Different Baseball Pitches
By Steven Ellis former Chicago Cubs pitching pro
Great pitchers use a variety of different baseball pitches, pitch speeds and movements to gain competitive advantage against the batter. Although learning a new pitch can be fun, it can also be difficult. The learning curve is steep; learning to throw a new pitch requires a lot of practice (and patience). That's why I really encourage the pitchers I work with to develop and master just two or three pitches - the fastball, a change up and a breaking ball (such as a slider, a splitter or a curveball) - instead of working on four or five different pitches.
It'll be far more beneficial to you as you advance in pitching to have two or three above average pitches than it will be to have four or five mediocre or below average ones. Even at the professional levels of the game, most pitchers throw just three quality pitches - and many relief pitchers and closers, such as Mariano Rivera, throw just two.
Different Baseball Pitches
Here are 12 different types of baseball pitches and how they move when thrown correctly.
Descriptions Of Various Baseball Pitches
Now that you've looked at pictures of different baseball pitches, let's take a closer look at some of the more common ones - what they do and how they're used to get batters out.
Four-seam fastball - Maximum velocity and should have best command. This is the most important pitch because everything else works off of it.
Two-seam fastball (a.k.a. sinker) - This fastball does just that, it sinks. A very good pitch for inducing ground balls.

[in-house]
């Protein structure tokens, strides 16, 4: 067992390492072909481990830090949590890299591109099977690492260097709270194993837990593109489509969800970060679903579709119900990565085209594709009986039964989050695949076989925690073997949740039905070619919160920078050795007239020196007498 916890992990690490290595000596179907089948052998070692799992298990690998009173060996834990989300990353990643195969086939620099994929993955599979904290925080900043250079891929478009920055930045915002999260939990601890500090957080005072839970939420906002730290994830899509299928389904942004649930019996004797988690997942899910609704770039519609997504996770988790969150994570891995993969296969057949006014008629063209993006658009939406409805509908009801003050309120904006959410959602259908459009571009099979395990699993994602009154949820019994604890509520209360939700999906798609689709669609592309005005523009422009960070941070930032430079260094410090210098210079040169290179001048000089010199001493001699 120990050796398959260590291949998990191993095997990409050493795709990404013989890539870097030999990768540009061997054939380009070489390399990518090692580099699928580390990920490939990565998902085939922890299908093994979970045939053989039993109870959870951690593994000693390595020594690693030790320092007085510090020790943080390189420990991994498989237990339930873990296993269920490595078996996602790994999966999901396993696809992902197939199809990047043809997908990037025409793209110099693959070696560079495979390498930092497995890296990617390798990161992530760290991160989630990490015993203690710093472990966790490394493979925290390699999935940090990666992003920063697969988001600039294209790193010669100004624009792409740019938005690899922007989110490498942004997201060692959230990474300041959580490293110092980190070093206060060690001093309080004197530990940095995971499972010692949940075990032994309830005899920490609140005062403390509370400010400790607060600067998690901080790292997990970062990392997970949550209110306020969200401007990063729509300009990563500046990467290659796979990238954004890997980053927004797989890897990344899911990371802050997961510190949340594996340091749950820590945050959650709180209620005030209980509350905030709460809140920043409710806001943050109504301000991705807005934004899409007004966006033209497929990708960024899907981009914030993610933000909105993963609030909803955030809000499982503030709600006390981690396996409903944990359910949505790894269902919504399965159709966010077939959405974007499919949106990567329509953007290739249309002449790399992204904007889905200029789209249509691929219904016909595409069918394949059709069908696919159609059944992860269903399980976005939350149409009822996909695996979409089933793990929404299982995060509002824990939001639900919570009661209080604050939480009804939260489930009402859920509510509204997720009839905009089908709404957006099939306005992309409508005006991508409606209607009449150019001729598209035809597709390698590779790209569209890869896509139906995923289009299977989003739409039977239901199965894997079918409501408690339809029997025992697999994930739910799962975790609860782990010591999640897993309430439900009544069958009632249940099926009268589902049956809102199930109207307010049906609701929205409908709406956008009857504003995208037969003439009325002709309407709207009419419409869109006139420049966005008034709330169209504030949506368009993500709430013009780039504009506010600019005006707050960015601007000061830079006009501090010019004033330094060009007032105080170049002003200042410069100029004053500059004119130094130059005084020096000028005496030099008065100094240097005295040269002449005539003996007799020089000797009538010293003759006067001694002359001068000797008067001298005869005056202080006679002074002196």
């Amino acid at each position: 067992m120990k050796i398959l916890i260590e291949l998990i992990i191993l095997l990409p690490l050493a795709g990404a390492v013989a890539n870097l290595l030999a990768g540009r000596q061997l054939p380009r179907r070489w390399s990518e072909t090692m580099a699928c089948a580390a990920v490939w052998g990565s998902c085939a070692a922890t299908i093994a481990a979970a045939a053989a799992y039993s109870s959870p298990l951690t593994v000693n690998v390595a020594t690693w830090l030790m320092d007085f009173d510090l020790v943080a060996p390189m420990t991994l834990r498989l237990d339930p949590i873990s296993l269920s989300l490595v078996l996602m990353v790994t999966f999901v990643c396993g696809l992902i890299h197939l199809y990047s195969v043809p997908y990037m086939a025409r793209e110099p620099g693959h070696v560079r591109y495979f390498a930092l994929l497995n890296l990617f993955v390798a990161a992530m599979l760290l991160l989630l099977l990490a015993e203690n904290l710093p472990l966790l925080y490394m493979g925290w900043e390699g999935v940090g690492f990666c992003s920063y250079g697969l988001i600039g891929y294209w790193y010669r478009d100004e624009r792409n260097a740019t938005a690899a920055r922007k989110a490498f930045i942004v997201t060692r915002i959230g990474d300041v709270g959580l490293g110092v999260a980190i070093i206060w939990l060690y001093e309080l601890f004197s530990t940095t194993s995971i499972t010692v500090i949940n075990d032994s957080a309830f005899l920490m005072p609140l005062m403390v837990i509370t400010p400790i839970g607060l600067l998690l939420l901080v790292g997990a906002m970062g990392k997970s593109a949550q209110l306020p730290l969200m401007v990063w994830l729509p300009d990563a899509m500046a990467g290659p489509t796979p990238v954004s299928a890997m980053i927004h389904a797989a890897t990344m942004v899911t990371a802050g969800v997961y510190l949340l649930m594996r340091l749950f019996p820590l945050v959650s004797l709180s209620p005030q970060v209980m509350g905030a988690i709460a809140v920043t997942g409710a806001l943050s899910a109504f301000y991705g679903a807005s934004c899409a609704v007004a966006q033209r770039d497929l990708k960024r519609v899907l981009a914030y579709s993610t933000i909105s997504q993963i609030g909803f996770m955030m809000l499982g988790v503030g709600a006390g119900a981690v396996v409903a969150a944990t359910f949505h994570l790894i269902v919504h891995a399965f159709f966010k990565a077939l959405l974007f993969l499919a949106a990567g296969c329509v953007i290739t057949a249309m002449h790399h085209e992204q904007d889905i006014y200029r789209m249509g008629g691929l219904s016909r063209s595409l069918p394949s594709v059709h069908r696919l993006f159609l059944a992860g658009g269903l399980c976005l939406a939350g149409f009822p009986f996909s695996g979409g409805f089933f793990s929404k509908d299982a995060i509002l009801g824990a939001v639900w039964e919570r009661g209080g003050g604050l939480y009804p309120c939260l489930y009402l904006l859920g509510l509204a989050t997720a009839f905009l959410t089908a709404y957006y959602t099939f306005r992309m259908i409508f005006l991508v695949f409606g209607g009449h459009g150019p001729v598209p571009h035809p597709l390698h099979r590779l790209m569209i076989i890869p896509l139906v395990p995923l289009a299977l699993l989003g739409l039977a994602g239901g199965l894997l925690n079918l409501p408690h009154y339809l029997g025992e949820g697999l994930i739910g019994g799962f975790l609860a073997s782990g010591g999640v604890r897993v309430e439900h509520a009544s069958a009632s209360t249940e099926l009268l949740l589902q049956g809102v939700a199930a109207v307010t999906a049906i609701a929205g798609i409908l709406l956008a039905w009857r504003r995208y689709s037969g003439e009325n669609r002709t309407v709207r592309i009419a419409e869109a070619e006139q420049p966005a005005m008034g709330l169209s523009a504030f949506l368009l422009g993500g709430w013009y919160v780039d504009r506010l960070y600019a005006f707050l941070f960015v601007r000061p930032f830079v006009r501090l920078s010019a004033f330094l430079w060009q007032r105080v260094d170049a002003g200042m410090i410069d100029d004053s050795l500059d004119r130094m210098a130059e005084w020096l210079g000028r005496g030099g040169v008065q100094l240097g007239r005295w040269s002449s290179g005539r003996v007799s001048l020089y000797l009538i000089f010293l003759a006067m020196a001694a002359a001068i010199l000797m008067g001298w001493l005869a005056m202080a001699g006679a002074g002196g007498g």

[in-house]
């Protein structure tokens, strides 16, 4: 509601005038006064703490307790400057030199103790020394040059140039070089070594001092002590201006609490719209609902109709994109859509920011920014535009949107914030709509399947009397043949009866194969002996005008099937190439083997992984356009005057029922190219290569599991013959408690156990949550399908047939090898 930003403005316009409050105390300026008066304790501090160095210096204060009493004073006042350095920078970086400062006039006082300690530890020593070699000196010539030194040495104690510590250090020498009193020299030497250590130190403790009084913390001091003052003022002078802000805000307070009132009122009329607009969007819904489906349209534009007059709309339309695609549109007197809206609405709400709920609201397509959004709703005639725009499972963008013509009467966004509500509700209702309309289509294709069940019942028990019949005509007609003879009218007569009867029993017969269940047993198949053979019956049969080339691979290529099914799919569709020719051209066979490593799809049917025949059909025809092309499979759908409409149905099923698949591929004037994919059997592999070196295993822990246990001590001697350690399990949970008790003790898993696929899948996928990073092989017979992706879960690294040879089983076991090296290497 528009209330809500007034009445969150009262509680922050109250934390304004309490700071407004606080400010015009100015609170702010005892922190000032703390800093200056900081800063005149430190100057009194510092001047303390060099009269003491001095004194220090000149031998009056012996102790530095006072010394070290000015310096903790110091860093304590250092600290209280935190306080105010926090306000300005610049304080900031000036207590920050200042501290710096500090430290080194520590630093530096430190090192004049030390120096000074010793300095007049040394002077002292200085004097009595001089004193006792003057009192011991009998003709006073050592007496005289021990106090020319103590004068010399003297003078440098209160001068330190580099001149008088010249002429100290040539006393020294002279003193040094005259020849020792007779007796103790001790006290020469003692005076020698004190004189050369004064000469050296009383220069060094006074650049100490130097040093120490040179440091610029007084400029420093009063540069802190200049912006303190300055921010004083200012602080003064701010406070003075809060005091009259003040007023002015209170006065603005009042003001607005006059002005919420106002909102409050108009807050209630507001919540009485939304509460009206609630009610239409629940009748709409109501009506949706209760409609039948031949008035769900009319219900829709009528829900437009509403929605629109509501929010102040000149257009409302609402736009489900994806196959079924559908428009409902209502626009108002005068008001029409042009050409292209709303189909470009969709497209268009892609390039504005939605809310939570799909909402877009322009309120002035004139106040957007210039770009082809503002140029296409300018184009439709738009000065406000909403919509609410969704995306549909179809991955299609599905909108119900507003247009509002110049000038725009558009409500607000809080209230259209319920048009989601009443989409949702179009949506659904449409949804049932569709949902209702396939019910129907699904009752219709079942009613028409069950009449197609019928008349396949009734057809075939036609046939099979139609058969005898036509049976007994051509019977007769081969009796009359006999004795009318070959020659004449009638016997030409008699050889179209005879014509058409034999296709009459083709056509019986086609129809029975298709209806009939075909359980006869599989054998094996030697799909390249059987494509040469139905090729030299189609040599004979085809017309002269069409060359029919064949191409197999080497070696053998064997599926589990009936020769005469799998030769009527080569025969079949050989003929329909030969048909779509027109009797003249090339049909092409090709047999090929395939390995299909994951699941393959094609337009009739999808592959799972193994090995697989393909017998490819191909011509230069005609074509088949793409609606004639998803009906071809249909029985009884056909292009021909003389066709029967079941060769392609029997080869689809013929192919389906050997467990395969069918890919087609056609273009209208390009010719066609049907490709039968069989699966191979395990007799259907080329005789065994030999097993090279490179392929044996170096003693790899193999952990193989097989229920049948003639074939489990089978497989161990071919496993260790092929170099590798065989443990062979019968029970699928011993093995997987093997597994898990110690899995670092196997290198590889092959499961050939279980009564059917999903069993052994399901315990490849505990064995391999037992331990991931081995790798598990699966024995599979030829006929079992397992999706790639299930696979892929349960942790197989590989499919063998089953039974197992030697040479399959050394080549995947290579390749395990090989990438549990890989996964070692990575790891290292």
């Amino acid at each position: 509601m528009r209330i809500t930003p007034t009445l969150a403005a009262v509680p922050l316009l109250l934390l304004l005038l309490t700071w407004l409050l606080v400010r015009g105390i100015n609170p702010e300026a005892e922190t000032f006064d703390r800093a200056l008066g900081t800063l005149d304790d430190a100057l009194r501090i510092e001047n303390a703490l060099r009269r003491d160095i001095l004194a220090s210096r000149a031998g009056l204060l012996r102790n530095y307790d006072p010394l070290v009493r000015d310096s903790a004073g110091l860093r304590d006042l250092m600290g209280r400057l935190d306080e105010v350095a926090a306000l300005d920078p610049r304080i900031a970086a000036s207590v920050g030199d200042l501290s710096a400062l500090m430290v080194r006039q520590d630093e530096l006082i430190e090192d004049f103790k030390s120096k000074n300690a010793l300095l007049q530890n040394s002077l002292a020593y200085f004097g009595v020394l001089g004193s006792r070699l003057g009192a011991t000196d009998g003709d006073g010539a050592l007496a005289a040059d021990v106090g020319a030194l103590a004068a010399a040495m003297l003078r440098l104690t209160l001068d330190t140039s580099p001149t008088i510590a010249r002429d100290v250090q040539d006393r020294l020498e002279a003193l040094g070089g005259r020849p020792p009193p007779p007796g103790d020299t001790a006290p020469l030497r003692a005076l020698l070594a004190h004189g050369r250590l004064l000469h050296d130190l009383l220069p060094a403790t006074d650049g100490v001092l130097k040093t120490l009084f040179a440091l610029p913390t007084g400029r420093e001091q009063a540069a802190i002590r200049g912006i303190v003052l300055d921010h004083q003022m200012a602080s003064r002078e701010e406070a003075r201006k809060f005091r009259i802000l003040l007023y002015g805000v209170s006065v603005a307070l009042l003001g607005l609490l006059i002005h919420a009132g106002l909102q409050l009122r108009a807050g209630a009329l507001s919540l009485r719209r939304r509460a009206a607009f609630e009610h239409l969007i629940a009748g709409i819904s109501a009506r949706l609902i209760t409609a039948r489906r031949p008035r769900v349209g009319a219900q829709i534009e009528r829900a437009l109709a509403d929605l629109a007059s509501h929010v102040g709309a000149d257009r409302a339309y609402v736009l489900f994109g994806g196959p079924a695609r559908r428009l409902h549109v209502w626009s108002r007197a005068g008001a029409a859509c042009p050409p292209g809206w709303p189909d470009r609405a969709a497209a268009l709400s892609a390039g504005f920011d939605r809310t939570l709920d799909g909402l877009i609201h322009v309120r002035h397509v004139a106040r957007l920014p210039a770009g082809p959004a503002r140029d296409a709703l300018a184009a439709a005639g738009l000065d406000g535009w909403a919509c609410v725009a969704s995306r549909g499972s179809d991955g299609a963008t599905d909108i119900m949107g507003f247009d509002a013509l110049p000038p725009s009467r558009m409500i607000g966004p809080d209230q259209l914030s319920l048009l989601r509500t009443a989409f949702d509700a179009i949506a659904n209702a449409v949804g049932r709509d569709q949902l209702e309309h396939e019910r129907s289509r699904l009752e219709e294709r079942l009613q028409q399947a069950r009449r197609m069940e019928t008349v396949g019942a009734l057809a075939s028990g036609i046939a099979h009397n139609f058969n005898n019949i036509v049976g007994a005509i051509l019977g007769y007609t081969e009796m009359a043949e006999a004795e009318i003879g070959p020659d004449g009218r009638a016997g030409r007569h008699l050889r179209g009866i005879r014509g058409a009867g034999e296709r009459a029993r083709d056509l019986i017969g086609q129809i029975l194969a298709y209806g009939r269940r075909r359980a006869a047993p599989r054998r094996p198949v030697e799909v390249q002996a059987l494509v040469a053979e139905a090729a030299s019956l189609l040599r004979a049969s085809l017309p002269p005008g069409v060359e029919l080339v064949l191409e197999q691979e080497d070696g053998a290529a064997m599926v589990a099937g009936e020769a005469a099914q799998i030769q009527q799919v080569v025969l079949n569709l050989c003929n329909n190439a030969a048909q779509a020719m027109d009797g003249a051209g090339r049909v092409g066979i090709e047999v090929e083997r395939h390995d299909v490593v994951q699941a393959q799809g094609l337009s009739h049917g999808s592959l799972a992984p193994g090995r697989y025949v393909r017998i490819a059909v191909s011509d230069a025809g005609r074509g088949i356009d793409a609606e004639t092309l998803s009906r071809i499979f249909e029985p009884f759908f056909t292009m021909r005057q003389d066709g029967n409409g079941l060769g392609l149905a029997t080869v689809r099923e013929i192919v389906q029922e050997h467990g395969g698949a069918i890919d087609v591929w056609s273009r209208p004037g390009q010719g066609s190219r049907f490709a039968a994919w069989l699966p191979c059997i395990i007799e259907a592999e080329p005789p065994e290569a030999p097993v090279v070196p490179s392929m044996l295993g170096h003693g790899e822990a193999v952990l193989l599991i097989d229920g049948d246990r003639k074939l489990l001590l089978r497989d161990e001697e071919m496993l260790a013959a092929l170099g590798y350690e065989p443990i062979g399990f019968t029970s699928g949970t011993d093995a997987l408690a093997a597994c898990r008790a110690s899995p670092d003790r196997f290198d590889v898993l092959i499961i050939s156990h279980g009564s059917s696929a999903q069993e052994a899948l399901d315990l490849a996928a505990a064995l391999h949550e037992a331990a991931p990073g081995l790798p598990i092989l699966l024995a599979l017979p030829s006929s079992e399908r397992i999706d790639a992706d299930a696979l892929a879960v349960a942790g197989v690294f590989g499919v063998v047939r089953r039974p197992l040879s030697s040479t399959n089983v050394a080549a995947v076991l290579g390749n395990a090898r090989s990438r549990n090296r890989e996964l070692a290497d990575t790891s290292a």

Cut-fastball - Holding the ball slightly off center, it will run away from the arm side. Usually a few mph slower than a four-seam fastball. Good for jamming hitters.
Split-finger fastball - Strictly an out pitch. Dives down hard at home plate, many times getting missed swings.
Change-up - Slower than a fastball, but thrown with the same arm action. The arm speed is very important in getting the maximum effectiveness. This pitch helps control bat speed.
Curveball - Most often a strikeout pitch. Dives down as it gets to home plate. Many times the velocity is as effective as the movement, because it's usually much slower than a fastball.
Slider - In between a fastball and a curveball. It's harder than a curveball with less downward action. The slider has a smaller break with a tighter spin. Many times you can see a small dot in the baseball as it's coming toward you.
Knuckleball - A pitch that has very little or no spin. It's very difficult to control and catch. No one knows what it will do usually, which makes it also hard to hit. A very hard pitch to throw.
Forkball - Thrown hard while held between the index and middle fingers at varying depths. Usually tumbles and drops violently, often diagonally. Known as an out pitch, but also can be hard on the arm.
How do you throw your pitches? Post pictures of your pitching grips on my baseball pitching discussion forums.
Related Pitching Materials
Want to learn more about baseball pitches and pitching grips? Arm yourself with the most innovative and up-to-date baseball pitching training available. These related pitching materials from former Chicago Cubs pitching pro Steven Ellis are guaranteed to help you or the players you coach pitch better and reach the next level faster!